They don't even attempt to expand the argument by telling us what we're supposed to have gained from 300 years of Union. They simply wave the bogeyman - "We're too pathetic to be trusted to run our own affairs."
If the Union is really such a wonderful thing for all the peoples of these islands, then where are the tercentenary celebrations? Where are the huge fireworks displays and street parties? The gala concerts? The motions in Parliament calling for us to rejoice?
After all, every 5th November they expect people all over the UK, including Scotland, to celebrate an event which happened while Scotland and England were still separate nation states, an event which really had little to do with Scotland or Scots, namely the failure by a Welshman to blow up the Parliament of England.
So why are most people south of the border not even aware that this year has any significance for them?
Well, that's an easy one. Because to most of them, it is utterly without significance of any kind.
And to be fair to them, why should it have any significance to them?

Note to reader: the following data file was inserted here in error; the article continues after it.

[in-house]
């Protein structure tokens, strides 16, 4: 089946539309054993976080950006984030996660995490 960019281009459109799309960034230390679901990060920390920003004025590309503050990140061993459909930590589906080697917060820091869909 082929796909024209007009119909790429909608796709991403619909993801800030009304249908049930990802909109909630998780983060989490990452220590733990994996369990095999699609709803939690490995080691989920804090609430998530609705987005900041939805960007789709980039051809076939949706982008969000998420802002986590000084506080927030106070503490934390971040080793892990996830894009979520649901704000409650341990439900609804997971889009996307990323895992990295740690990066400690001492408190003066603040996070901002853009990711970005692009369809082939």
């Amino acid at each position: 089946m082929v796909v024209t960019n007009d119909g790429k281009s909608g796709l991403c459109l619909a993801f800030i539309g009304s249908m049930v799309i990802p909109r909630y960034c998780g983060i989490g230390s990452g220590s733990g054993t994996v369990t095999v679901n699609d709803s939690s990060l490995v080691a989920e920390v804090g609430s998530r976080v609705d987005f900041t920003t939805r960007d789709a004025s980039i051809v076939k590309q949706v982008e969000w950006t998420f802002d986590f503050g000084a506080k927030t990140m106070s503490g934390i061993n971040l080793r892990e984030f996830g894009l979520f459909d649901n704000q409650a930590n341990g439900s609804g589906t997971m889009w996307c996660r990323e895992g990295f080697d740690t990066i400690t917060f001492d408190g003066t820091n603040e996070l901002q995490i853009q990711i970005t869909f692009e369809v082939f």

To Scotland, it was a Union, a marriage of equal partners, a momentous event. To England, it was a politically expedient annexation, a takeover, a minor event. England does not view the 1707 Union as being the birth of the nation state. Therefore there is nothing to commemorate or celebrate. End of discussion.
I have no argument with England or with English people. My argument is with The United Kingdom.
I want a referendum put to the people of Scotland asking one question - "Do you want an Independent Scotland?" If all the Unionists are confident that people will vote "No", they have no reason for opposing the question being asked. The only truthful reason for opposing such a referendum is doubt about the outcome.
Devolution was a calculated risk taken by Unionists that it would silence the demand for Independence. They miscalculated. Badly. What it did was to highlight the internal contradictions between the Labour Party in Scotland and the Labour Party in the UK as a whole.